Energy Efficiency: The Gift that Keeps on Giving
Sustainability not only feels good, it pays off, as a growing number of drug companies are learning.
By Bill Swichtenberg, Senior Editor
Baxter also holds a company-wide Global Energy Conference every two years with a Maintenance Conference in the years in between. “Half of these conferences are focused on training, with the other half exploring best practices at all the different plants,” says Meissen.
Energy savings aren’t restricted to just processes or buildings. Pharma company employees are helping by chipping in at work and even at home when possible. At Merck, as part of the Energy Star program “Change a Light,” employees responded in force. “The program asks 500 employees to each change five lights at their house,” says Holly Savoia, manager of global energy at Merck. “Our employees reached 131% of that goal.”
In addition, Merck has instituted “save a lot Wednesday” once every other month. It is a day when employees are extra-conscious of energy demands. “You will see blinds pulled, no lights on in many offices and fume hoods closed,” says Savoia. “Every little bit counts, and this carries over to their homes.”
Company cars driven by salespeople is another area being explored to help with energy and emission goals at Roche. The voluntary program started when the company bought 10 Toyota Prius hybrid cars to see if they would be reliable in extreme weather such as the cold of Michigan and the heat of Texas. The program now includes hybrid Ford Escape SUVs. Currently, Roche’s fleet contains 240 hybrids out of 1,579 total cars.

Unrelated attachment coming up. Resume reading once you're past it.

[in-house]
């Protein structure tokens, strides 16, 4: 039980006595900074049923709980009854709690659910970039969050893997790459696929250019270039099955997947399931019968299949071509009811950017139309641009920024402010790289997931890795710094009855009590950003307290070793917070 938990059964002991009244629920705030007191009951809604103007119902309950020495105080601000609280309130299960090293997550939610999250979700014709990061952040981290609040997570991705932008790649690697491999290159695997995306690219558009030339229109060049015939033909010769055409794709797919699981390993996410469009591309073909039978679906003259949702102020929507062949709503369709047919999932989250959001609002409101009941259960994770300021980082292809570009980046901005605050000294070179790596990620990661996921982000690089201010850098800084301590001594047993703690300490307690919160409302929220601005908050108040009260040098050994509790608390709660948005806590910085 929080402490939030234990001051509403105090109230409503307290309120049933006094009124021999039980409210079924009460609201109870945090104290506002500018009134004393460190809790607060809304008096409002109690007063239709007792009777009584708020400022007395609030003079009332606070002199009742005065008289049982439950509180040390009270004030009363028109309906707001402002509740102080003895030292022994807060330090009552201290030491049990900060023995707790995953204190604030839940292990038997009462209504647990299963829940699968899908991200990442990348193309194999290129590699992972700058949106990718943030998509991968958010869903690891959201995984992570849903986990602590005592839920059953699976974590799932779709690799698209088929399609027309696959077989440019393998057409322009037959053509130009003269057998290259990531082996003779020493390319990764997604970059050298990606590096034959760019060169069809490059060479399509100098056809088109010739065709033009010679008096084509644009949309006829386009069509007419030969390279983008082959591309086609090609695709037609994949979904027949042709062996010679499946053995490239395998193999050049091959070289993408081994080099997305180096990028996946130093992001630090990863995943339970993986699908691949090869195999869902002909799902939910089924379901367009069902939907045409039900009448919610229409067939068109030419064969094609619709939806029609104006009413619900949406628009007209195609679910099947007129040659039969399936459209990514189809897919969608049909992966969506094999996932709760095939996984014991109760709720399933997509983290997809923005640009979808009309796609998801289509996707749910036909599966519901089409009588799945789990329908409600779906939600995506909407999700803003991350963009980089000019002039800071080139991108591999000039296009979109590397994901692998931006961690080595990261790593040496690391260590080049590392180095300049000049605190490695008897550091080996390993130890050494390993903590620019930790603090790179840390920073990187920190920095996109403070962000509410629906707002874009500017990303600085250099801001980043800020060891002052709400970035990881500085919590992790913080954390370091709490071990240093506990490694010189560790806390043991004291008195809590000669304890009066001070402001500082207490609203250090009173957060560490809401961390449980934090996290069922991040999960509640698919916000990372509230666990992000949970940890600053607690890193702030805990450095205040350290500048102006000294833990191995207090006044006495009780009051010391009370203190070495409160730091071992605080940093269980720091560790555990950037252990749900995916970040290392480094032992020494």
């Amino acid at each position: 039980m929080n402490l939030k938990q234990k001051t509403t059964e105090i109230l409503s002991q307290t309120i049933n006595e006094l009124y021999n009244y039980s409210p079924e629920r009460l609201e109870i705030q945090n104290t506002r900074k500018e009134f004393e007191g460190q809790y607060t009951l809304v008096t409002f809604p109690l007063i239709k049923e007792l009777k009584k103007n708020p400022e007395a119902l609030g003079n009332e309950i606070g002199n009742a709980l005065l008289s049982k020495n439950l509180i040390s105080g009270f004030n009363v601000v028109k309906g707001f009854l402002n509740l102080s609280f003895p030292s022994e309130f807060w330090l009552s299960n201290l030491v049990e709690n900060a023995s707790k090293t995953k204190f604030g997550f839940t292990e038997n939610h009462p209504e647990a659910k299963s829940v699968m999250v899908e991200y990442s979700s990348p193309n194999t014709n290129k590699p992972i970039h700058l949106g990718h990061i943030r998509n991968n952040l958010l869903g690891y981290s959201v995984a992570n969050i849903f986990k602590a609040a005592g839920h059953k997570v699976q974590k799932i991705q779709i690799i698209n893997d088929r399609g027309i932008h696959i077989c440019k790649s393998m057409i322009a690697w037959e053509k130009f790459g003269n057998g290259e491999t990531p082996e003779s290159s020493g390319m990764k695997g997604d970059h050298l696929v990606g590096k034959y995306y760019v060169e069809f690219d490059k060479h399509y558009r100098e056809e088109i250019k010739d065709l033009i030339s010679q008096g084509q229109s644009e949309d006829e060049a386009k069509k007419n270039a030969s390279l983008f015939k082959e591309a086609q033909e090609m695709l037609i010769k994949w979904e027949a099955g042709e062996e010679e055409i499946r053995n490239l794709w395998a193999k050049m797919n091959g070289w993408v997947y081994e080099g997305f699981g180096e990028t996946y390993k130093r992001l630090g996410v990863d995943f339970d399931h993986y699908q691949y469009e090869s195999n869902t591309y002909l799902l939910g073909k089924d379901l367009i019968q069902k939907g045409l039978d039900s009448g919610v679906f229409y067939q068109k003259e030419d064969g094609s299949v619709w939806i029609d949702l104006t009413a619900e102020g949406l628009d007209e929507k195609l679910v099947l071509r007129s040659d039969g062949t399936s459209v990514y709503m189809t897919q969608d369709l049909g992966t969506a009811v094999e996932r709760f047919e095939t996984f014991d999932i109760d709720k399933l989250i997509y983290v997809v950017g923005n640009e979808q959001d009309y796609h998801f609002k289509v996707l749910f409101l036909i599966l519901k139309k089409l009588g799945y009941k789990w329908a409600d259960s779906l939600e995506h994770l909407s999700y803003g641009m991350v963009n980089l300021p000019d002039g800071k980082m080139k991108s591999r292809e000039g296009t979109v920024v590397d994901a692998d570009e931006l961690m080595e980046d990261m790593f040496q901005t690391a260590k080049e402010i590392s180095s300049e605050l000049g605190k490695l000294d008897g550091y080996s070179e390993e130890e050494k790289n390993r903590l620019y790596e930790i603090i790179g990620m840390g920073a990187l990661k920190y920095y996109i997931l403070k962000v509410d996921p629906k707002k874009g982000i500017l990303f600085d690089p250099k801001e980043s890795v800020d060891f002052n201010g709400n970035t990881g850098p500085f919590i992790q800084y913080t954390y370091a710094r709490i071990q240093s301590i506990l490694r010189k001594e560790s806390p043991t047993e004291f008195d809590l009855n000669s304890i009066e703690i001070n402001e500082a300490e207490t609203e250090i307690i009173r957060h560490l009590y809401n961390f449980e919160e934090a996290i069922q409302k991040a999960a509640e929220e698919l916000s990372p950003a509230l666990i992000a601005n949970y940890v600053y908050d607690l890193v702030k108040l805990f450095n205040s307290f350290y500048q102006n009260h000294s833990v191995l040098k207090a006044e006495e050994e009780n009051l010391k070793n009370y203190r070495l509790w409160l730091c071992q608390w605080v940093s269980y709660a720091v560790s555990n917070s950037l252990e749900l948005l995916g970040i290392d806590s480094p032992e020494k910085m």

“In the long term, we are looking at fuel-cell vehicles,” says Kace. “In Europe, they are running clean diesel. We are trying to convince Detroit that these types of cars are the future and will benefit the environment.”
Building a Successful Energy Program
Energy programs are not created overnight. It takes dedication, commitment and resources. In addition, working capital as well as a desire to innovate and attempt something untried are necessary requirements. Other best practices for a corporate energy program include:
- Commitment from management –
“When looking at programs from the site level,” says John Parodi, the former senior manager of engineering at Roche’s Nutley, N.J. plant and current director of energy, “without corporate management buy-in, you are going nowhere.”
- Clear and achievable goals –
Merck has adopted a goal of cutting energy usage 25 percent by 2008, as compared to 2004 levels. “Using metrics and measures help monitor performance and achieve these goals,” says Robert Colucci, director of global energy and asset management at Merck & Co., Inc. “These goals must be engrained from the procurement process all the way to plant automation.”
- Communication –
According to Colucci, Merck is relentless communicating ideas and programs throughout the company. Energy practices and ideas run in Merck’s daily newspaper as well as a monthly GET (Global Energy Team) Gazette. In addition, a separate energy website conveys practices to employees.
- Awareness –
“In order to improve, you have to know how your site works,” says Parodi.
- A designated “champion” –
“This can be a maintenance person at the plant level, but someone just needs to be responsible,” says Larry Funke, director of energy engineering at Baxter International Inc. “You need someone to make the reports and attend meetings and make sure things are being looked after.”
- SWIPE-ing (or Stealing With Integrity and Pride from Everywhere) –
There’s no need to reinvent the wheel. “Don’t be afraid of stealing successful ideas from other people,” says Roche’s Parodi.